Editor: Martha, please tell our readers about your practice for DuPont Legal, including your role as chief antitrust counsel and chief environmental counsel. Tell us about the beginnings of your career at DuPont.
Rees: I started at DuPont as an R&D engineer for the Industrial Chemicals Department. I moved to our manufacturing division, working on environmental compliance with our plants. I then decided to go to law school, which opened positions for me in the legal function where I have had a variety of assignments – in government affairs; as a commercial lawyer for several of our businesses; developing the legal aspects of our product stewardship program; and as a corporate and securities lawyer. About 15 years ago I moved into management. Since that time, I’ve had responsibility for a variety of practice groups, and today I have global responsibility for the environmental, commercial, corporate/securities, M&A and trademark legal practices, in addition to my role as chief antitrust counsel and chief environmental counsel.
Editor: I understand that you are part of the DuPont Legal senior leadership core team, which guides the DuPont Legal team in its Diversity & Inclusion Initiative. Please describe the work of this team.
Rees: Diversity and inclusion are a key focus not only of the DuPont Legal function, but also of the entire DuPont Company. As a global science company operating in more than 90 countries, we recognized that hiring diverse talent is essential to help us relate to our customers, to understand our markets and ultimately to achieve the company’s growth objectives. We recognized that the business case for diversity is compelling. In new and emerging markets, and also with our existing customer base, we benefit immensely from the varied experiences and problem-solving capabilities that come with diverse perspectives. Because DuPont will need to hire thousands of employees over the next five years to meet the company’s growth goals and address employee turnover, we put a premium on diversity and inclusion to help us attract, hire and retain all of these new employees. To meet these challenges, the company developed a diversity and inclusion strategy and as part of that strategy launched the Global Diversity and Inclusion Champions Council consisting of high-potential, high-performing leaders. Each member of the Council works with their respective business, function or regional leadership to create and implement a global diversity and inclusion strategy for his or her organization.
The DuPont Legal function is a full, active participant in this corporate initiative. Our strategy is focused on three objectives: first, continuing to build a diverse talent pool; second, creating a culture of inclusion; and third, creating business opportunity.
Editor: My observation has been that the legal function has been far upfront in its leadership.
Rees: I think that’s correct. DuPont Legal has been focused on driving diversity for many years. Leadership and commitment – the “tone at the top” – comes from our general counsel, Tom Sager, a very well-known advocate of diversity in the legal profession. The fact that the company has launched the Diversity & Inclusion Initiative has been very helpful, putting additional wind in our sails, although we have long been sailing in the right direction.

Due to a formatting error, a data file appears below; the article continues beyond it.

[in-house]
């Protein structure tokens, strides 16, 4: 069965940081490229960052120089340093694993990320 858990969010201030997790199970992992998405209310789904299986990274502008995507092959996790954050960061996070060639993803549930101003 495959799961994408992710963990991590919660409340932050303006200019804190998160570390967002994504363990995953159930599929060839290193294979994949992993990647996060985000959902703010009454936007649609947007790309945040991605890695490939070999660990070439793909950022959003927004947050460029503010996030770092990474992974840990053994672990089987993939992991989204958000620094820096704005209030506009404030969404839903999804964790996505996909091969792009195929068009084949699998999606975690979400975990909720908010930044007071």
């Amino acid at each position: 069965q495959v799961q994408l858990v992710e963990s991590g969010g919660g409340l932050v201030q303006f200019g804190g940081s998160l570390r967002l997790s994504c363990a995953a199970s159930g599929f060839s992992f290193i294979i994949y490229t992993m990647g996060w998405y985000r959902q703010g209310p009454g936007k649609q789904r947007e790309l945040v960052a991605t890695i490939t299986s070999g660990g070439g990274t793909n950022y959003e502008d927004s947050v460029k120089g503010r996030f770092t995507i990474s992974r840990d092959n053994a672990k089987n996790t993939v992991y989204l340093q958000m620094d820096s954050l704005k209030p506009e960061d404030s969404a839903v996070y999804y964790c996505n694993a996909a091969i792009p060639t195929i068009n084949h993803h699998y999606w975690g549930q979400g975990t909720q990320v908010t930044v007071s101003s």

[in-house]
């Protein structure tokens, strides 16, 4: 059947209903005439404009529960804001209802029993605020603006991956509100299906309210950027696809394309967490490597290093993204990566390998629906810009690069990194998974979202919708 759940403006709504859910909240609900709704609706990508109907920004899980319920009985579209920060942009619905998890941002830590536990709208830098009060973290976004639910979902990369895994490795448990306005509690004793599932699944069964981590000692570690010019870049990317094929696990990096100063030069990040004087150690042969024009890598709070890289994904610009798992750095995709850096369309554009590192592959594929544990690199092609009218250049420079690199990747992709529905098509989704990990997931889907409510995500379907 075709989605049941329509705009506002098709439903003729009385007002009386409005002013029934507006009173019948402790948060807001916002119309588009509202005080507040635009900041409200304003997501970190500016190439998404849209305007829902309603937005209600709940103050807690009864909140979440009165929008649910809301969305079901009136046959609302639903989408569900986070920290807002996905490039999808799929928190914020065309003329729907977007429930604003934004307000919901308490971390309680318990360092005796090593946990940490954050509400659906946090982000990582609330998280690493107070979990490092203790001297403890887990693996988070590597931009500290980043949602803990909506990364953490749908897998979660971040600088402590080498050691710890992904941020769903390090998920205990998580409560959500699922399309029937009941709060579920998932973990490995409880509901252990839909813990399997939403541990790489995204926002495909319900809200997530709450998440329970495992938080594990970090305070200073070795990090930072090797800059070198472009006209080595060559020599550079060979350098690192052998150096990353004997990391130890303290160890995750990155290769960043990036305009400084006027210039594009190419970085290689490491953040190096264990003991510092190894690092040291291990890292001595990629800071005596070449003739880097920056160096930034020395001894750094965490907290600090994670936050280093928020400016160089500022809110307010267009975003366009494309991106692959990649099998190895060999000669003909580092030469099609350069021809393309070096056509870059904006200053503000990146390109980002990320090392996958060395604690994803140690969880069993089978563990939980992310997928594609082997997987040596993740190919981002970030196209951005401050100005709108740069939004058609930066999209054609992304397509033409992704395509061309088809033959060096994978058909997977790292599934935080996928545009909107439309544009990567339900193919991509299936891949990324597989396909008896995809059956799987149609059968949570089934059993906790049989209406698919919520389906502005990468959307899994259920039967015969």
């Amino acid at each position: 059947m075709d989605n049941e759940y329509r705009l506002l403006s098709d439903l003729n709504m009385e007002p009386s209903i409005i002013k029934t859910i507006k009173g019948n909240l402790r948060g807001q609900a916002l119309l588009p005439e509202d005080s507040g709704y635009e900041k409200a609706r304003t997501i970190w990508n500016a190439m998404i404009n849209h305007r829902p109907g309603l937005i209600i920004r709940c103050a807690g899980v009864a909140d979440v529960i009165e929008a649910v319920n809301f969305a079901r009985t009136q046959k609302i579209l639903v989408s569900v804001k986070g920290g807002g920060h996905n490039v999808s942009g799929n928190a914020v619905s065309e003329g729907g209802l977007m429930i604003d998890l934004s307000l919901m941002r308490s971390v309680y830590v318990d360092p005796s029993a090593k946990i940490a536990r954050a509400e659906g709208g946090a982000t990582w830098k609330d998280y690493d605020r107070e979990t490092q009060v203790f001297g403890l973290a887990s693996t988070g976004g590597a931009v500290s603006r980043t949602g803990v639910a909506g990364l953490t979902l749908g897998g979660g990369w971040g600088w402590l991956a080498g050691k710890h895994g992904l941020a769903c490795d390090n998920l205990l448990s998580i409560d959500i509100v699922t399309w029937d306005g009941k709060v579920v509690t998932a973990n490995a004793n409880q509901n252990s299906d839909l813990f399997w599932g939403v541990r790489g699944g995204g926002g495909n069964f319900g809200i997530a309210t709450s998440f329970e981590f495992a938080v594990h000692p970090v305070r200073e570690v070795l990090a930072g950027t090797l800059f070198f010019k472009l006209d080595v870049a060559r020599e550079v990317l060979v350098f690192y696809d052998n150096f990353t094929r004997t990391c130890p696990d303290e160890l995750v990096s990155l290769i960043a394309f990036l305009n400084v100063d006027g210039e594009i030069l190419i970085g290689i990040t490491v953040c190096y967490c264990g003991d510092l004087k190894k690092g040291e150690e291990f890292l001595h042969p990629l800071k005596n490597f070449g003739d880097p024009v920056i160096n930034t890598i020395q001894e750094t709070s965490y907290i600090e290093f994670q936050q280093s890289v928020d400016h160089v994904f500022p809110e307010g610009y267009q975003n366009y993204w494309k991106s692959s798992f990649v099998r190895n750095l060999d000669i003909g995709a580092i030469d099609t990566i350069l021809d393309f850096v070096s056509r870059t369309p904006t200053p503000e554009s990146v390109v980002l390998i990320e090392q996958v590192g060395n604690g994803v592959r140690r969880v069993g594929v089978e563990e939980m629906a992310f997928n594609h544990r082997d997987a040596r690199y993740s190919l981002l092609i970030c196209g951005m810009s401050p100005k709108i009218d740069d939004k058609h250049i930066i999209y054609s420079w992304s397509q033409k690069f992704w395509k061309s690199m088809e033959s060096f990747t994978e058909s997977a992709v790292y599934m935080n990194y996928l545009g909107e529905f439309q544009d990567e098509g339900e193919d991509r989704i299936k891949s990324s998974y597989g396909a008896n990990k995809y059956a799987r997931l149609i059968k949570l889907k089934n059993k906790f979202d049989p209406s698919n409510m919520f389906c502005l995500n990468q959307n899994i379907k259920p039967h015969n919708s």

Editor: How in your view has support for diversity benefited DuPont in the legal matters that you supervise?
Rees: Diversity and inclusion bring a breadth and richness to our thinking that we would not otherwise have. I think that we create better strategies; we are more creative in solving some of the issues that our businesses face; and we get better results. There is also a benefit in that the many stakeholders in the legal matters that we deal with – judges, jurors, regulators, our internal business clients and their customers and suppliers – are also diverse and bring diverse thinking into their respective forums. If DuPont Legal can also bring a diversity of thought to the matter, we will be able to more effectively engage with those stakeholders.
Editor: The DuPont Legal Model has been an agent for change in corporate law. How has it allowed the company to attract the brightest, most talented minorities and women?
Rees: While there has been much focus on our primary law firms and our primary service providers who are key to the DuPont Legal Model, the fact that one of the main tenets of our legal model has been advancing the careers of minorities and women has also enabled us to hire very talented minorities and women to meet our internal needs. I think of diversity and inclusion as part of our brand, allowing us to attract top talented minorities and women into our function.
Editor: Are there any further benefits that accrue as a result of this adoption of this policy?
Rees: Yes. In addition to those I mentioned, such as helping to make better decisions, engage with stakeholders and attract talent, a focus on diversity and inclusion can make DuPont Legal a better place to work. A culture of inclusion can unleash an environment where everyone feels respected and appreciated; where we can all contribute to our full potential; and where the sharing of new and different perspectives drives innovation and creativity.
DuPont continues to be recognized through a long list of awards as a company that is an excellent place to work. I believe our renewed focus on diversity and inclusion will only enhance that recognition as we foster a culture of inclusion in addition to our longstanding focus on diversity.
Editor: Please tell us about the mission of the DuPont Women Lawyers Network. Has DuPont’s recognition of talented women made a difference in hiring and retention, not only in the Network but throughout DuPont and at its highest level?